The factories of the near future will not be large buildings filled with men in oily coveralls but be squeaky clean and virtually deserted. They will be smaller and equipped with robotics and 3 dimensional printers. Most of the jobs in these places will not be on the factory floor but rather be in administration, IT and maintenance, and there will not be very many per factory.

This means the total size of the work force is going to shrink again. It is more than just the factory that will be affected, advances in AI are going to make a host of professions literally vanish from existence. This is where the big social changes come into play.

My mother used to warn us that if we did not get an education we would end up sweeping floors for a living. In the 21st century, there are no floor sweeping jobs, those tasks are done by robots. A lack of education would mean no job.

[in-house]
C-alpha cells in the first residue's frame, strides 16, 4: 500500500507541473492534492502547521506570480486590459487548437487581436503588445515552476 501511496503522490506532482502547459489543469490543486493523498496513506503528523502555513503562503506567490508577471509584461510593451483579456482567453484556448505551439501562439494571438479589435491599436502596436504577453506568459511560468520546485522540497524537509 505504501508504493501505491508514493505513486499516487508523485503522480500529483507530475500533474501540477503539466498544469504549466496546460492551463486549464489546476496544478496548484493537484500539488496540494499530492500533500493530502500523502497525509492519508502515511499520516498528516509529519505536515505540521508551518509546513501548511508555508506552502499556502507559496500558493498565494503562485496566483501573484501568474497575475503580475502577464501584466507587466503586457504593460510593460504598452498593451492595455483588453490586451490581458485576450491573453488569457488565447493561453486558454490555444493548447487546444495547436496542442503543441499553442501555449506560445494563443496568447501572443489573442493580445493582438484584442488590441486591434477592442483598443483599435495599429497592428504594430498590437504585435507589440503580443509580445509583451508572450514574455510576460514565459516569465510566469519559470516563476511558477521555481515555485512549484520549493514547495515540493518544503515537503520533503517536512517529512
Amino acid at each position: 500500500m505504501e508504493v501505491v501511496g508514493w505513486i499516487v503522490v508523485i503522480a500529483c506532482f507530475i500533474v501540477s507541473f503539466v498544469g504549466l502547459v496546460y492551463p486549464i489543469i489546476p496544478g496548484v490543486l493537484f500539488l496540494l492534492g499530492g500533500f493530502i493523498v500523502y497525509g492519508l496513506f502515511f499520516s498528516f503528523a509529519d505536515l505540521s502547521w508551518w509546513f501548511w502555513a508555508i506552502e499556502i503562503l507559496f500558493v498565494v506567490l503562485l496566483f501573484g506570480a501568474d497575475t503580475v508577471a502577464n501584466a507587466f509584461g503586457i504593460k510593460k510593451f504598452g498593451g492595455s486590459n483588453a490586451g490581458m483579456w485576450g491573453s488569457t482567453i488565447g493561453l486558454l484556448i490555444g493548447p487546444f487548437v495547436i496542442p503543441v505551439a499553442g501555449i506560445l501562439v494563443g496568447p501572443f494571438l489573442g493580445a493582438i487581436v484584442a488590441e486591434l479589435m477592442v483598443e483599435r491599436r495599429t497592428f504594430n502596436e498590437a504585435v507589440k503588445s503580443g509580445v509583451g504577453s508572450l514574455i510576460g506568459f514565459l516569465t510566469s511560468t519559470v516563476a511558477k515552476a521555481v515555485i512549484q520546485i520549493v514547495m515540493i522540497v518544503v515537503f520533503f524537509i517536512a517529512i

This list alone represents thousands if not millions of jobs.

This list alone represents thousands if not millions of jobs.

The future is uncertain

Each industrial revolution since the first one created the first factories has seen a decrease in the overall size of individual work force. If one compared the factory floor of a fabric company in 1840 to one of the 21st century the difference in size of the work force would be clearly visible and rather sobering.

How is society going to handle things when a majority of people have no jobs? When the convergence of robotics, A.I. and 3D printing technology reduces the factory work force to less than 50 people?

We cannot simply tell the unemployed to 'get a job' if no jobs actually exist.

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This content reflects the personal opinions of the author. It is accurate and true to the best of the author’s knowledge and should not be substituted for impartial fact or advice in legal, political, or personal matters.

© 2018 Robin Olsen

Comments

Sharon Mitchell on August 15, 2019:

All good questions! Interesting read.